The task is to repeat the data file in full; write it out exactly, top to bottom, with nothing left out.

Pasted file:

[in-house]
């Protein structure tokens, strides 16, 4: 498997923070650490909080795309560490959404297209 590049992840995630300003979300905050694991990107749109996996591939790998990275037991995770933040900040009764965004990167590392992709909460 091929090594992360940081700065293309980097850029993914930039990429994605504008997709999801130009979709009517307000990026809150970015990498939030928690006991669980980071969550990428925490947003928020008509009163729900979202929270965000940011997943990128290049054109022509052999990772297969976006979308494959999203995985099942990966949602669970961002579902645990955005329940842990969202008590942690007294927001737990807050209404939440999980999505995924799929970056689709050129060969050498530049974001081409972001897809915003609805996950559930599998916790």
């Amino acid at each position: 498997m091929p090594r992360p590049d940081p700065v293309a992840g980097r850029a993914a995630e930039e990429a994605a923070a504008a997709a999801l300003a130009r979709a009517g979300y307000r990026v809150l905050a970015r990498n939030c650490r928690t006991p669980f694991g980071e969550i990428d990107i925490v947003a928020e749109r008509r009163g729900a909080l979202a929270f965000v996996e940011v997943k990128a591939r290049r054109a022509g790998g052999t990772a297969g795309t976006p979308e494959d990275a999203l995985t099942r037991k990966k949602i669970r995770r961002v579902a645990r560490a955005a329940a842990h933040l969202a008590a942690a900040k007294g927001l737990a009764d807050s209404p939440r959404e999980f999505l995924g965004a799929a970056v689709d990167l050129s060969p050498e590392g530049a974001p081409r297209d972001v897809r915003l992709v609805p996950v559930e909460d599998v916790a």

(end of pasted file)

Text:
[in-house]
């Protein structure tokens, strides 16, 4: 498997923070650490909080795309560490959404297209 590049992840995630300003979300905050694991990107749109996996591939790998990275037991995770933040900040009764965004990167590392992709909460 091929090594992360940081700065293309980097850029993914930039990429994605504008997709999801130009979709009517307000990026809150970015990498939030928690006991669980980071969550990428925490947003928020008509009163729900979202929270965000940011997943990128290049054109022509052999990772297969976006979308494959999203995985099942990966949602669970961002579902645990955005329940842990969202008590942690007294927001737990807050209404939440999980999505995924799929970056689709050129060969050498530049974001081409972001897809915003609805996950559930599998916790």
């Amino acid at each position: 498997m091929p090594r992360p590049d940081p700065v293309a992840g980097r850029a993914a995630e930039e990429a994605a923070a504008a997709a999801l300003a130009r979709a009517g979300y307000r990026v809150l905050a970015r990498n939030c650490r928690t006991p669980f694991g980071e969550i990428d990107i925490v947003a928020e749109r008509r009163g729900a909080l979202a929270f965000v996996e940011v997943k990128a591939r290049r054109a022509g790998g052999t990772a297969g795309t976006p979308e494959d990275a999203l995985t099942r037991k990966k949602i669970r995770r961002v579902a645990r560490a955005a329940a842990h933040l969202a008590a942690a900040k007294g927001l737990a009764d807050s209404p939440r959404e999980f999505l995924g965004a799929a970056v689709d990167l050129s060969p050498e590392g530049a974001p081409r297209d972001v897809r915003l992709v609805p996950v559930e909460d599998v916790a």